- Client:Ministerio de Fomento
- Collaborators:Carlos Ballesteros, lago Blanco, Mauro Herrero, Juan Carlos Redondo
- Site Management:Nieto Sobejano Arquitectos, S.L.P., Fuensanta Nieto – Enrique Sobejano, Miguel Mesas Izquierdo, José Mena, Edward Lynch, Aparejadores
- Structures:N.B.35, S.L.
- Facilities:Aguilera Ingenieros, S.A.
- Models:Nieto Sobejano Arquitectos, S.L.P.
- Construction:Trycsa_Técnicas de la Restauración y Construcciones, S.A
- Project Architects:Pedro Quero, Alexandra Sobral
- City:Las Palmas de Gran Canaria
The Castillo de la Luz is for the city of Las Palmas not only one of the most significant buildings of its architectural heritage, but a witness to the historical memory of the archipelago. Its location on the Isleta, the point of arrival of the Castilian fleets since the fifteenth century when the first fortification was founded, was the reason for its existence and its defensive role until the nineteenth century. The passage of time has not only significantly affected its use and conservation, but also its immediate environment: the ancient fortress on the coast that was surrounded by water at high tide, is today surrounded by the buildings of Puerto de la Luz and the advancement of the city to the Isleta.
The oldest part is constituted by a small tower built at the end of the fifteenth century. A few years later the initial volume was extended to form the square plan. The space between the original tower and the perimeter walls was terraced to enhance its defensive capacity against artillery. The fort, despite participating in feats of arms at the end of the sixteenth century in which it was looted and burned, largely maintained its original formal structure until the twentieth century, when after falling into disrepair and dilapidated, it was rebuilt in 1969.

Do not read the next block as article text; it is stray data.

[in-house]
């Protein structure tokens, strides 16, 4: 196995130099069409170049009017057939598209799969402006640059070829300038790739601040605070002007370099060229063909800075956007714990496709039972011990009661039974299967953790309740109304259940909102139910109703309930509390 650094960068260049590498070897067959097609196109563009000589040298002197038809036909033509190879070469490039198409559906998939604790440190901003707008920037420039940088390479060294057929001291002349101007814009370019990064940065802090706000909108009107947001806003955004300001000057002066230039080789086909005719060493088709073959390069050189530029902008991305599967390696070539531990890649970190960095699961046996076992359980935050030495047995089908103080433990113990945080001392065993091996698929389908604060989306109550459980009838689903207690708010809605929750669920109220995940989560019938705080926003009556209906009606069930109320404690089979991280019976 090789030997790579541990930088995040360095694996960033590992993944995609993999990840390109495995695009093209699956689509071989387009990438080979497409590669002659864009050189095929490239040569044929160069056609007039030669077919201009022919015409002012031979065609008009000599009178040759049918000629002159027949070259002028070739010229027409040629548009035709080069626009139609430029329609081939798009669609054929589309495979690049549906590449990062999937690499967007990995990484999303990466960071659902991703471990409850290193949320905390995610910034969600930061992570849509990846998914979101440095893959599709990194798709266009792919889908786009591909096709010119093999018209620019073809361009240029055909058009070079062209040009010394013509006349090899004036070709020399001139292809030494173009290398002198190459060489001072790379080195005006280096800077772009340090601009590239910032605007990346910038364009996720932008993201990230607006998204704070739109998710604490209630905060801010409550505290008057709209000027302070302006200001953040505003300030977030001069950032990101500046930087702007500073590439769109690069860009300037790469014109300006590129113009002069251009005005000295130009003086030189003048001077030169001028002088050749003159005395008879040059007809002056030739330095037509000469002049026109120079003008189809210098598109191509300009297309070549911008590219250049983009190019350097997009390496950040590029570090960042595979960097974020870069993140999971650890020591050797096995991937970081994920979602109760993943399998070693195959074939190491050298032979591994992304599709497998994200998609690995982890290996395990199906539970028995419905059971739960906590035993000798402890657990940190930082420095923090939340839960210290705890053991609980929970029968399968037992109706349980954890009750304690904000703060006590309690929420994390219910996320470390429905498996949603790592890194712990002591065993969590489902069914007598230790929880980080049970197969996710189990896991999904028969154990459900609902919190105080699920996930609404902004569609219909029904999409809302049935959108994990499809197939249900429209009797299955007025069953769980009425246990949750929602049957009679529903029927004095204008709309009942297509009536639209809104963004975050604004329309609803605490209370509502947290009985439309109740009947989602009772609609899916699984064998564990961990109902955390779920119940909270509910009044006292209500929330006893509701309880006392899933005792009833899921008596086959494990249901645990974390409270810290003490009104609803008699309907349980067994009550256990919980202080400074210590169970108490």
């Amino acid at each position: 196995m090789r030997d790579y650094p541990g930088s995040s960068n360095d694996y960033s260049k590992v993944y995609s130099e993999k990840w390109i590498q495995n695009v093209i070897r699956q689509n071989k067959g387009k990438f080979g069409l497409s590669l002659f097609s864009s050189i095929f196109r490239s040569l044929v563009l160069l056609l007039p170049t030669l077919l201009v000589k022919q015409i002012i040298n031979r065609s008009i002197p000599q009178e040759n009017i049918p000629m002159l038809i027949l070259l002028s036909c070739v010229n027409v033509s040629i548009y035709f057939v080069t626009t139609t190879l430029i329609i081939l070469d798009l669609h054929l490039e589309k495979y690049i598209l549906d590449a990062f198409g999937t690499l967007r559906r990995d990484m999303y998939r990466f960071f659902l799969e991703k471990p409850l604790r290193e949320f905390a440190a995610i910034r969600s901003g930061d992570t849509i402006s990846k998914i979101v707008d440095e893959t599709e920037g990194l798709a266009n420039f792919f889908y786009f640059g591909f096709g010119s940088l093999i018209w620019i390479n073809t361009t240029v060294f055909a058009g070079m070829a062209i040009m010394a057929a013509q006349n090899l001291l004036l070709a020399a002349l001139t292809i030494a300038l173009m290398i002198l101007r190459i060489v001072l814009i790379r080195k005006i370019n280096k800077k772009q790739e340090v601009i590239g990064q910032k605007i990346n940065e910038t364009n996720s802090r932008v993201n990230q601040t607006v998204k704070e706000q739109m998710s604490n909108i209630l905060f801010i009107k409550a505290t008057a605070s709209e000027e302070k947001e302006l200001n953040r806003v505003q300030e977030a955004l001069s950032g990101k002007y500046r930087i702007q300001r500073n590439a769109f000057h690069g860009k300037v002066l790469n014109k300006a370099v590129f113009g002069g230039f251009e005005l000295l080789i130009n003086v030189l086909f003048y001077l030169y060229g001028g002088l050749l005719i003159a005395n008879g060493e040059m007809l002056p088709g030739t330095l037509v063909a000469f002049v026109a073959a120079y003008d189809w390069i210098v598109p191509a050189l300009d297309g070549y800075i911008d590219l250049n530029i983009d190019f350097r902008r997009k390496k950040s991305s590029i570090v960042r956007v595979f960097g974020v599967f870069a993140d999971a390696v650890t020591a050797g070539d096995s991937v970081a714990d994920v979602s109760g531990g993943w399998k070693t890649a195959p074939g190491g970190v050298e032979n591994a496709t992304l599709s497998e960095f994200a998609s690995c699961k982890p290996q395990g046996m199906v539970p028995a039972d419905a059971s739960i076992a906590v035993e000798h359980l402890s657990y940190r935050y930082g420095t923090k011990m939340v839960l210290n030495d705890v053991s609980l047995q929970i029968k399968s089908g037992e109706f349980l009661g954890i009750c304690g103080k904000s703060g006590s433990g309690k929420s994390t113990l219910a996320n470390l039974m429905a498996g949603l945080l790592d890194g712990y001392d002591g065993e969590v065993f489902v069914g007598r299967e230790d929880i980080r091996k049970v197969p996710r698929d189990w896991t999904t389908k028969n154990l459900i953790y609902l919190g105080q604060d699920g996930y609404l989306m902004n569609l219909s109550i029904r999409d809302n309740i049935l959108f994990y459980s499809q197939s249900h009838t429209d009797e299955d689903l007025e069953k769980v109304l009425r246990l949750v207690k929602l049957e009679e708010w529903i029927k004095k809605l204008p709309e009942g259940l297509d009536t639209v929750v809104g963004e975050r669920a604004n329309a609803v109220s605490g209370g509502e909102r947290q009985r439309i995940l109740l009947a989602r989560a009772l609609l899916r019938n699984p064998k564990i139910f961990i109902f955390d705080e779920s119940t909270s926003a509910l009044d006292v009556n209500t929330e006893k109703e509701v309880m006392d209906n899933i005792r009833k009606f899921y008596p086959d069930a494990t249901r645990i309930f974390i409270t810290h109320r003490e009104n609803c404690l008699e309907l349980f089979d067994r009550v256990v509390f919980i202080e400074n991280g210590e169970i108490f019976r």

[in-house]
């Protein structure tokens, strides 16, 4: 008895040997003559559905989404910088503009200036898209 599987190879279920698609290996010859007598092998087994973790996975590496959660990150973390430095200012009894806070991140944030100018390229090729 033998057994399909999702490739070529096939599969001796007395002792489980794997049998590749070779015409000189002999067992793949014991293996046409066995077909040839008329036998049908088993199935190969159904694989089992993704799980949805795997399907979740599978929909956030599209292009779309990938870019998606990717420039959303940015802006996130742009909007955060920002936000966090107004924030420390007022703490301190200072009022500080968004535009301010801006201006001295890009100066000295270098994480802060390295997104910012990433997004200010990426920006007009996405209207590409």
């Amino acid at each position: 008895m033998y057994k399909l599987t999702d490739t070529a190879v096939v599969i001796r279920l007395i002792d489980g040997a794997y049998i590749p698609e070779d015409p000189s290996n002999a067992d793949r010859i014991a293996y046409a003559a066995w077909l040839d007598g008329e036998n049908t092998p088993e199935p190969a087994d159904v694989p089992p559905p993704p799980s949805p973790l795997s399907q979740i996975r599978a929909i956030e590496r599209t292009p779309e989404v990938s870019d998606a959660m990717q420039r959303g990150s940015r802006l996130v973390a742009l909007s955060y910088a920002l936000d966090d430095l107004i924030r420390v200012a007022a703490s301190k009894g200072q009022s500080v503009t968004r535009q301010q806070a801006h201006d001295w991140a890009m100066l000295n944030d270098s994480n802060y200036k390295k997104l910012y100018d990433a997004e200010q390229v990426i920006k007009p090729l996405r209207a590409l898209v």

How should we intervene a building of significant historical value, to transform it into a Sea Museum equipped with the facilities and spaces required by a contemporary museum institution?
The history of the Castillo de la Luz inevitably becomes an argument for the project. If during five centuries the space between the outer walls and the original tower has remained a landfill, we have to empty it: recover the vision of the early fort, transform it into the protagonist of the new museum. This way, interior spaces that had always existed but had remained hidden from view will appear. We will reorganize the circulation system to make it suitable for a museum, incorporating light walkways and a new staircase and lift. Finally, we will remove all recent added elements that do not belong to the original building. We will cover the new areas with a concrete slab that is separated from the old tower, leaving thin fissures through which natural light will slip inside.
Rather than rebuild or rehabilitate the Castle, we will have emptied it, we will limit ourselves to making its past visible, waiting for the building to expose itself and its own history, regardless of the future collections that will be incorporated to it.
Outside, we will unmount a newly built perimeter false pit, releasing a large area of land to the original level of the fortification, which will allow us to perceive it in its real dimension again.
A new partially buried pavilion will use the slope that the growth of the city has produced over centuries, and will incorporate those additional spaces needed by the museum: access, ticketing, publications, restrooms, storage, facilities, and multipurpose room. The roof, a horizontal platform that barely emerges from the terrain, will be the only visible trace of an intervention that is not intended to compete with the Castillo it serves and complements.